It’s time to inspire her mind! In our constantly connected world, women are inundated with information and opportunity. Especially inspiring are the true innovators that push through barriers and prove that women are equipped to excel in any industry. Many of them are changing our world one startup at a time. At Glam, we love women who encourage other women to push forward in STEM (Science, Technology, Engineering, and Math) based education and professions. In this series, Jesse Draper sits down with fearless founders to talk about their career paths, educational backgrounds and why STEM matters:
With crowdfunding platforms creating opportunities to fund everything from films to charity, Jilliene Helman looked at them as an opening to change the game of real estate. We chose Helman, founder of Realty Mogul as one of our Fearless Founders because of her fresh-faced perspective on investing. With Obama’s STEM initiative encouraging professions Science, Technology, Engineering and Math – this female risk-taker has opened the doors to a whole new crowdfunding platform with a focus on the land of pre-vetted real estate. She goes to sleep dreaming about her business, she grew up in a family who chatted about everything from commercial to luxury real estate at the dinner table and here are 12 things I learned from Jilliene Helman, founder of Realty Mogul who will have you investing in no time…
What is Realty Mogul?
Realty Mogul is crowdfunding for real estate, an online marketplace for investors to pool money and buy shares of pre-vetted real estate investments.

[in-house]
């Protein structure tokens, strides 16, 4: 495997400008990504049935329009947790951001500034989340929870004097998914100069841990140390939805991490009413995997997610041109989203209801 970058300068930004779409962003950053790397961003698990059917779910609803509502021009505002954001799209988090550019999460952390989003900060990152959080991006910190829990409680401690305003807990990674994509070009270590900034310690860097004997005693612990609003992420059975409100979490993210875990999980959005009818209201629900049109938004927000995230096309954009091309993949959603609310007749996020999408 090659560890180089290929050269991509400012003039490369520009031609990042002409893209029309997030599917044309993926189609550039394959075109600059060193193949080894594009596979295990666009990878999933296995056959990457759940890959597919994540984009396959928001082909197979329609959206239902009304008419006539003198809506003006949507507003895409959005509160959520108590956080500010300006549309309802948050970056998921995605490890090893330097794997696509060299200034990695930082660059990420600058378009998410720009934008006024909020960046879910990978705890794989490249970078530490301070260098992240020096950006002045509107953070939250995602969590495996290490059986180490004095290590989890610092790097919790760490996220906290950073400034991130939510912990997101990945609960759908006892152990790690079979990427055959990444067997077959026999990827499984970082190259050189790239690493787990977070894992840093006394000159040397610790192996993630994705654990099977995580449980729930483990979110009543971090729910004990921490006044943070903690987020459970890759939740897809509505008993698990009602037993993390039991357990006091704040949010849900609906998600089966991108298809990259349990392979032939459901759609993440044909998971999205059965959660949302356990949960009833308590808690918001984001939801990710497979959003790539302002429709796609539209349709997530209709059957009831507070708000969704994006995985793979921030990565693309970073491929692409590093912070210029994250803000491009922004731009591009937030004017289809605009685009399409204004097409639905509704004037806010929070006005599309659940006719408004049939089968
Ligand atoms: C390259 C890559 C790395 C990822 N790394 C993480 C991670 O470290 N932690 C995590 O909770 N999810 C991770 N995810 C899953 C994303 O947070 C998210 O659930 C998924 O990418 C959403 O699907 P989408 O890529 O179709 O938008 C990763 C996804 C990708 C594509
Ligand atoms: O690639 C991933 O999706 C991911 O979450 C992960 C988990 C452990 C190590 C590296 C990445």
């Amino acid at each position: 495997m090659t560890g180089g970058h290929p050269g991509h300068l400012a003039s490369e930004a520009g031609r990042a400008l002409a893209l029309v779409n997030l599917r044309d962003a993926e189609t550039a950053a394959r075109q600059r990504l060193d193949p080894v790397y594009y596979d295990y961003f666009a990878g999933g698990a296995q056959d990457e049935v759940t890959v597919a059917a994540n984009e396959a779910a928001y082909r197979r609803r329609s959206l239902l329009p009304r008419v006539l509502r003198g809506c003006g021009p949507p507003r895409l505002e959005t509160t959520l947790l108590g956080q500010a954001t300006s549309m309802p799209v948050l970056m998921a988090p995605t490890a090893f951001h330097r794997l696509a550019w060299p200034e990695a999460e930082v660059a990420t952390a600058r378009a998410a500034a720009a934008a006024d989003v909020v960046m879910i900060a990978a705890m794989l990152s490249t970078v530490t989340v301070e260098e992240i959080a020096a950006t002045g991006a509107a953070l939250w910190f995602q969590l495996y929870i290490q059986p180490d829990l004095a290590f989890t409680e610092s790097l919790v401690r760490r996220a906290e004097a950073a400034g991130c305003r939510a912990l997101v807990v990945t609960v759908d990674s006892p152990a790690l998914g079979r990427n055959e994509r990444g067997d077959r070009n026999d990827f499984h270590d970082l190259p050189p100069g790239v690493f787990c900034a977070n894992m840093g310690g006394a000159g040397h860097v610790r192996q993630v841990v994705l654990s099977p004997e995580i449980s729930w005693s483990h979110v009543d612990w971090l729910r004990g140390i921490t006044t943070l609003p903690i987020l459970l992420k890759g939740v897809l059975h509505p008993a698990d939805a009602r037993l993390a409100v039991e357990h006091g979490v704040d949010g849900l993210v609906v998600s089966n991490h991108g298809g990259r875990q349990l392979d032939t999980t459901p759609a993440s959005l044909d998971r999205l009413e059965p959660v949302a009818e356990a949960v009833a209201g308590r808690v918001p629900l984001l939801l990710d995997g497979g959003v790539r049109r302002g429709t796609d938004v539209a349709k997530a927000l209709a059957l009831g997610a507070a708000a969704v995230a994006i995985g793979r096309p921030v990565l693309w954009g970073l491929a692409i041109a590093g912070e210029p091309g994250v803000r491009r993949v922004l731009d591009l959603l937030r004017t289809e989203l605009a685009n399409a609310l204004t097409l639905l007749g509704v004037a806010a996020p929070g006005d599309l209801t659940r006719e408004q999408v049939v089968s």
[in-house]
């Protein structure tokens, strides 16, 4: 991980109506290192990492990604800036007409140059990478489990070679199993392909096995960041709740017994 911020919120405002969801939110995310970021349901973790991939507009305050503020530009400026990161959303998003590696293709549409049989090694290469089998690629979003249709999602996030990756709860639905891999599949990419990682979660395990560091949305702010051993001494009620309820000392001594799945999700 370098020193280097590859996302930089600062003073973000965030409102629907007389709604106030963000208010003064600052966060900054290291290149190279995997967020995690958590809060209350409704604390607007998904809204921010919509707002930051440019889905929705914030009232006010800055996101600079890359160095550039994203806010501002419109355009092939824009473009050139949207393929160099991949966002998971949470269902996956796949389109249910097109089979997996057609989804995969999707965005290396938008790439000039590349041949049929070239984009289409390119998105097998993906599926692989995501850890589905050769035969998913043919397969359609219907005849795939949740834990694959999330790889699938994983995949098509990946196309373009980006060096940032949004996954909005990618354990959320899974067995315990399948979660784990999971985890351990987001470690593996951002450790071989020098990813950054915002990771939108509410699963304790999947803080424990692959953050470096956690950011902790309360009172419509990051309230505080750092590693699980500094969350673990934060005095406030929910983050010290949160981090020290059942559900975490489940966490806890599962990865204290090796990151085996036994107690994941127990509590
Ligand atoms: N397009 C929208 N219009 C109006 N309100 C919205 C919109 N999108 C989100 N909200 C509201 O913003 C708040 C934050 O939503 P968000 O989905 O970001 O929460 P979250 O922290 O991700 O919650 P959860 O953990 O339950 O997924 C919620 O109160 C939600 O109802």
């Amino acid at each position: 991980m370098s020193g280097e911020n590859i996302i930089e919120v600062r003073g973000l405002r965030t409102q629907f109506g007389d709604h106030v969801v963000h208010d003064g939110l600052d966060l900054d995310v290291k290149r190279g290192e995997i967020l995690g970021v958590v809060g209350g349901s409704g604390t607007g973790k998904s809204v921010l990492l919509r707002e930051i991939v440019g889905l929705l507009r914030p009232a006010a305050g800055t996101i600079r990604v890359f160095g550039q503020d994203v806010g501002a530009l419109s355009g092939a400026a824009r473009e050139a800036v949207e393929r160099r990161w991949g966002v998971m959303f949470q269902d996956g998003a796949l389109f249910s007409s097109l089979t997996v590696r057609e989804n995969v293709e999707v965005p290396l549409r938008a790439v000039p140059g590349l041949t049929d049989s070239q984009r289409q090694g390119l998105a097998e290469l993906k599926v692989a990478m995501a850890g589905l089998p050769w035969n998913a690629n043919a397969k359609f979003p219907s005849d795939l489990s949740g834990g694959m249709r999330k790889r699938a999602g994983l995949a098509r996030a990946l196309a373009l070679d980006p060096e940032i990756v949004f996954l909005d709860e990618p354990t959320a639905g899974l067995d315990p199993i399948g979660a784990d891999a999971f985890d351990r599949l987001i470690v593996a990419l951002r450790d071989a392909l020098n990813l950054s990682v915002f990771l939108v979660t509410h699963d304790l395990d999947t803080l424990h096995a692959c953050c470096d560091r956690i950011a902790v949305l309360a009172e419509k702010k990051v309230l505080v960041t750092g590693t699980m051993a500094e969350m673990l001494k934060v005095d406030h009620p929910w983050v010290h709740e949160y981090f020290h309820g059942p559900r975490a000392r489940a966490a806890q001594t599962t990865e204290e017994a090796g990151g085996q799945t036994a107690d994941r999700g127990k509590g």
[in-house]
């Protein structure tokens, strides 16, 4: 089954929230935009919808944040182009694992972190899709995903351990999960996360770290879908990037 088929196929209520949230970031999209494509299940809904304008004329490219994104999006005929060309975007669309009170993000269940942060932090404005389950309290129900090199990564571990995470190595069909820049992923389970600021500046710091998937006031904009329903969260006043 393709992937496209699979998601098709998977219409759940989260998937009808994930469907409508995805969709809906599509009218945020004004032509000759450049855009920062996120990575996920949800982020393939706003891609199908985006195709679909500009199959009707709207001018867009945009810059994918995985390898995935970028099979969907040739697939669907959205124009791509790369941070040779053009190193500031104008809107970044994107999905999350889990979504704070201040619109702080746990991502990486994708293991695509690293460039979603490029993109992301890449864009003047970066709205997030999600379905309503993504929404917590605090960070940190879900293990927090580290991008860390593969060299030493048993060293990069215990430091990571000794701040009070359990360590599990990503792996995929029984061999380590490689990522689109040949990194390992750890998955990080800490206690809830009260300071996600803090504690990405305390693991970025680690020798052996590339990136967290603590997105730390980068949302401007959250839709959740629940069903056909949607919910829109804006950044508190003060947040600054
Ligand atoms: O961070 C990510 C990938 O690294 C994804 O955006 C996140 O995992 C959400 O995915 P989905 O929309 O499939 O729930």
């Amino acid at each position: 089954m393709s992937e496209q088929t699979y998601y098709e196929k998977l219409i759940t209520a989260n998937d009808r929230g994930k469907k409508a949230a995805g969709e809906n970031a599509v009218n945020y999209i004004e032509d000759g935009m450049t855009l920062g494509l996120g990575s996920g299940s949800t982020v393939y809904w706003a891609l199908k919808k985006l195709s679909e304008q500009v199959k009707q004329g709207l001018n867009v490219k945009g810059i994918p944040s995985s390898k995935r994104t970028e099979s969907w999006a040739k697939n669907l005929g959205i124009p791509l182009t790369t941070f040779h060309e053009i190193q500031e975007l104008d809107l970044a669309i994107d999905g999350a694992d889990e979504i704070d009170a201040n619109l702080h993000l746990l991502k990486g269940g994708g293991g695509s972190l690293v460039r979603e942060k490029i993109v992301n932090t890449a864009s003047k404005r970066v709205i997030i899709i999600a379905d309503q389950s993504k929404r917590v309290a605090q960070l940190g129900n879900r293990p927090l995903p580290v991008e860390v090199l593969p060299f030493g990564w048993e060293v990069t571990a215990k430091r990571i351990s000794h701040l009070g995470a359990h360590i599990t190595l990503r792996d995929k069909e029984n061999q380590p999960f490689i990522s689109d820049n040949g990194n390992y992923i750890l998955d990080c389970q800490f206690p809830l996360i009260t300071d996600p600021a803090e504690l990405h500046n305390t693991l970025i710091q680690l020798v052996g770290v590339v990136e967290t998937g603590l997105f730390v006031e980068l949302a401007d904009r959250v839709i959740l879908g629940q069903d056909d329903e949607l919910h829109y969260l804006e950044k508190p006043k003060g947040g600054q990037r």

Where did your inspiration for Realty Mogul come from?
My inspiration for Realty Mogul was a combination of economic and political forces. From an economic perspective, investors are looking for cash-flow and banks are paying less than 1%. Real estate is a great place to find cash-flow for those same investors. From a political perspective, the JOBS Act passed in April 2012 and opened up this new industry of crowdfunding. The new legislation is the first time the securities laws have changed in over 80 years. Whenever there is political change, there is always opportunity.
What is your daily routine?
Every day is different, that is what I love about being an entrepreneur! While I travel a ton, if I'm not traveling, I'm up by 7 and in the office by 8:30 spending the day with our team building our product, working on operations or meeting with clients. On an average day, I'm in the office till 9 or 10 at night before heading home to eat dinner. After dinner I usually put in another few hours catching up on email before crashing at 1 or 2am. I don't sleep a lot and I love the business, so it's my life.
What was the last math problem you did.
What is 1/2 plus 1/3. It's an interview question I use in almost every interview.
How do you unwind at the end of the day?
I'm terrible at unwinding. I will usually lay in bed for an hour thinking creatively about the business or thinking about how to prioritize the next day.